Still no timetable for Ogden/Weber State public transit connection

Wednesday , May 31, 2017 - 5:00 AM1 comment

MITCH SHAW, Standard-Examiner Staff

OGDEN — It took more than a decade to decide on the mode for a public transit service between downtown Ogden, Weber State University and McKay-Dee Hospital.

Bus Rapid Transit was finally chosen over streetcar, with the Ogden City Council casting the deciding vote nearly two years ago. But the project is still essentially in limbo status, being held up by funding uncertainty, according to Utah Transit Authority officials.

RELATED: Ogden City Council relinquishes streetcar dream for now

Ogden Mayor Mike Caldwell said the project is in UTA’s court right now, with the agency performing engineering and design work.

UTA spokesman Remi Barron said state and local funding is being sought by the agency to complete an Environmental Assessment, which is required to start going after federal funding. So in essence, UTA needs funding to get funding.

And Caldwell said the project, the actual construction of it, will be largely dependent on federal money.

UTA will likely go after federal New Starts funding, which can cover up to 50 percent of the project’s capital costs; plus federal Surface Transportation Program funds and Congestion Mitigation/Air Quality funds, the latter two of which are administered by the Wasatch Front Regional Council.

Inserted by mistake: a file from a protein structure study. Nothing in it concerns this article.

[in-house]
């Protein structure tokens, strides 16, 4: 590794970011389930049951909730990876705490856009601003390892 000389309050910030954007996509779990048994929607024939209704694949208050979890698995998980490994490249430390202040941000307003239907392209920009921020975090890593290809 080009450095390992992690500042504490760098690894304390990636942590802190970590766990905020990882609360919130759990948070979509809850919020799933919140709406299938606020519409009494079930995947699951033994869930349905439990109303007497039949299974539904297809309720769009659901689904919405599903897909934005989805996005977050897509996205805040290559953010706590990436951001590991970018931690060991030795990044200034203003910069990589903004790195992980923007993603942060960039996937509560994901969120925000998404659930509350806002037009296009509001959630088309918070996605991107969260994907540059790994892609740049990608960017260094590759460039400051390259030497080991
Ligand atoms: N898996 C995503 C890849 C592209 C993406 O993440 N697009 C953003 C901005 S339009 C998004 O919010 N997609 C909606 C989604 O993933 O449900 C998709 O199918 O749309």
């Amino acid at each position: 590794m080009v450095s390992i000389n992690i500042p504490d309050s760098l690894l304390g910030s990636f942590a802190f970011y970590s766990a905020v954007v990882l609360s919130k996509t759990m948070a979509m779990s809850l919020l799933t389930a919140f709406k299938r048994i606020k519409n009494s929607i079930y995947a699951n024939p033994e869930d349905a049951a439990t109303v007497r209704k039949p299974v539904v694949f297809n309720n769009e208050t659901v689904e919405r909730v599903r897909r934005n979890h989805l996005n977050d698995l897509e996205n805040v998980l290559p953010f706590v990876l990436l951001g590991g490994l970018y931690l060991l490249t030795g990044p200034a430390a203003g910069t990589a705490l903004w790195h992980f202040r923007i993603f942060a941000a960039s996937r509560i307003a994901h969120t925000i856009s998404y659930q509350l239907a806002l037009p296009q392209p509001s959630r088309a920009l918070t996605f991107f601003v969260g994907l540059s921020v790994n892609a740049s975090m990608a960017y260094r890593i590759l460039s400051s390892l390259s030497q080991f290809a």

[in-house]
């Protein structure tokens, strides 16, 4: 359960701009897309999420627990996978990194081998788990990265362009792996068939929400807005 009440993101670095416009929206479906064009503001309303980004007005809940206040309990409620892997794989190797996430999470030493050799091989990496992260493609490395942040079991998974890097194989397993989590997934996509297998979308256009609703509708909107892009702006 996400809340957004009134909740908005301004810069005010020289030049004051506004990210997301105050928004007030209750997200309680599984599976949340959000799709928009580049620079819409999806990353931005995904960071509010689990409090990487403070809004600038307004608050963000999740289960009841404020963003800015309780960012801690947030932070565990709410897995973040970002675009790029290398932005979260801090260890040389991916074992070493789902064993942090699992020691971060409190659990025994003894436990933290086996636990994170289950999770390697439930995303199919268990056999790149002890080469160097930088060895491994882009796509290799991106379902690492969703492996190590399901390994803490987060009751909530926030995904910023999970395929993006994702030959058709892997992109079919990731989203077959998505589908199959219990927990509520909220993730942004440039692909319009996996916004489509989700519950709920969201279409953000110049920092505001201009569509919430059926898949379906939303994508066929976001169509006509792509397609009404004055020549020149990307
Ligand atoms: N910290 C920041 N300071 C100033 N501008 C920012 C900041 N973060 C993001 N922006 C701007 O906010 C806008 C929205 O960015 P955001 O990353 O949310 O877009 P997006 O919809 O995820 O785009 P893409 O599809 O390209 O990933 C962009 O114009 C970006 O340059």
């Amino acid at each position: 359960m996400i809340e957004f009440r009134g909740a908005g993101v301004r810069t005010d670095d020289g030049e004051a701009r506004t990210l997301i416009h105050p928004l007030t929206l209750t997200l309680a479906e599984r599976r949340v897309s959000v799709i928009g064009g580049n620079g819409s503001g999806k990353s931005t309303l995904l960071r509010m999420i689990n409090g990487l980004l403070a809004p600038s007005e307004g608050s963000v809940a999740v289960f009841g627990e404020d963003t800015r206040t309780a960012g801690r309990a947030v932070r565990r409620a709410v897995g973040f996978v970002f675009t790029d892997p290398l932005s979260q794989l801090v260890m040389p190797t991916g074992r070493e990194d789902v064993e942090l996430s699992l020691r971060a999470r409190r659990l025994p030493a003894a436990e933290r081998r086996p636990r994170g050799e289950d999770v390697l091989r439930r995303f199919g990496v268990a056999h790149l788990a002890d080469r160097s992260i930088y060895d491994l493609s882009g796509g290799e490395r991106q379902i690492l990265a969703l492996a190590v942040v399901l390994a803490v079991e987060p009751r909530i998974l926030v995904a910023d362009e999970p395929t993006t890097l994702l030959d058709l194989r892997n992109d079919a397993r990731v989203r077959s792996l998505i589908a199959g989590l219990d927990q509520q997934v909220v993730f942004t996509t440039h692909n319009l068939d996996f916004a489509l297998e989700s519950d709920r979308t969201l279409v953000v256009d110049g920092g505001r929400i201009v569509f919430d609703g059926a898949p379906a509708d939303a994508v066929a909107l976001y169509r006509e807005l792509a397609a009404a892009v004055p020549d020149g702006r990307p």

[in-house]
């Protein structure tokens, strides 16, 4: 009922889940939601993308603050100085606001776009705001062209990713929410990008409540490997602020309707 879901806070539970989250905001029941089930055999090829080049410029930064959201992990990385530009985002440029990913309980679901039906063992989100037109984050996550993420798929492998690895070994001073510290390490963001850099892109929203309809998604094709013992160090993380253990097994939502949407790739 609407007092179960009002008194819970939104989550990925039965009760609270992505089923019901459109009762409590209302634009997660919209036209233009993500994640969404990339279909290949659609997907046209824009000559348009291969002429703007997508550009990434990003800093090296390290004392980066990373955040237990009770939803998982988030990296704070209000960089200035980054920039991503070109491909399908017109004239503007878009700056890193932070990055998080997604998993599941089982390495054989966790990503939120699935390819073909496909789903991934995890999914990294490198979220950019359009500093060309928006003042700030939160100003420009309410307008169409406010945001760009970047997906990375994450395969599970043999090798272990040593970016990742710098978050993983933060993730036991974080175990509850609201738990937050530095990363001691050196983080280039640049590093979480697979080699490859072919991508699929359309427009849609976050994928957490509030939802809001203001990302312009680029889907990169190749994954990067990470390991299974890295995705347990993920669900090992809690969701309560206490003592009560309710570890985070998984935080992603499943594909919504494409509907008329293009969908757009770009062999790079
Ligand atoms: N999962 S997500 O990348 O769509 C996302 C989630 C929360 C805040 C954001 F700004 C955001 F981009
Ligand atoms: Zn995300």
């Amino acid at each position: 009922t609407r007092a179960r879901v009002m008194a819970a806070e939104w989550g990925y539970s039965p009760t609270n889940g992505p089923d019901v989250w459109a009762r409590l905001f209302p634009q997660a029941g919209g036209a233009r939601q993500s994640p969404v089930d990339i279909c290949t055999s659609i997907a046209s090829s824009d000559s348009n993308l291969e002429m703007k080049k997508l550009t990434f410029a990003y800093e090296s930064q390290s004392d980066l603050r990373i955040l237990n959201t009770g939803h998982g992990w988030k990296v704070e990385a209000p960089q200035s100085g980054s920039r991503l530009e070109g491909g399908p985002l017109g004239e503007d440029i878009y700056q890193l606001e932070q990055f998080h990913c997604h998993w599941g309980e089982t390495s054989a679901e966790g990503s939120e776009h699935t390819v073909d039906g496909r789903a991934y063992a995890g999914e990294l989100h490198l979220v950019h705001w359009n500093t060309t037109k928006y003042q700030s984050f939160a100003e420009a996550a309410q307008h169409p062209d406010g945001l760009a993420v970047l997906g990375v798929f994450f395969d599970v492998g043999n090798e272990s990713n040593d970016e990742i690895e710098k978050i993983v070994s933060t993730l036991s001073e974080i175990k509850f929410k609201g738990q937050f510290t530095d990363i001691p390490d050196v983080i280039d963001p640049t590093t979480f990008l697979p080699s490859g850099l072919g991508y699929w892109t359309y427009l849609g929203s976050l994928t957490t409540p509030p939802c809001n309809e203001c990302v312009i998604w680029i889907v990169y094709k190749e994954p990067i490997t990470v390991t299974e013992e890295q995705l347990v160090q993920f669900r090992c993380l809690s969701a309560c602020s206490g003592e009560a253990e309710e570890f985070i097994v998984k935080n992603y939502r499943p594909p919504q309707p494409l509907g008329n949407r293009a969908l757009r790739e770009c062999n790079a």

City and county money will be a part of the equation.

“But a lot of this depends on the ability to get that federal match,” Caldwell said.

RELATED: Ogden awarded $250,000 for planning along future BRT corridor

The BRT route would begin at Ogden’s Intermodal Transit Center at 2350 Wall Avenue, then head east on 23rd Street to Washington Boulevard, south to 25th Street, then east up 25th Street to Harrison Boulevard, before linking to Weber State University and a planned intermodal transit hub to be built at the Dee Event Center.

McKay-Dee Hospital will be the last, southernmost stop for the corridor.

UTA estimates the project would cost somewhere between $60-$70 million for construction, with another $1.6 million per year for operations and maintenance.

So with funding still in question, Barron said, solid timelines simply don’t exist for construction and for when the potential service could start transporting riders. 

“It’s a long process,” Barron said. “It’s not something that’s just easily done.”

You can reach reporter Mitch Shaw at mishaw@standard.net. Follow him on Twitter at @mitchshaw23 or like him on Facebook at facebook.com/mitchshaw.standardexaminer.

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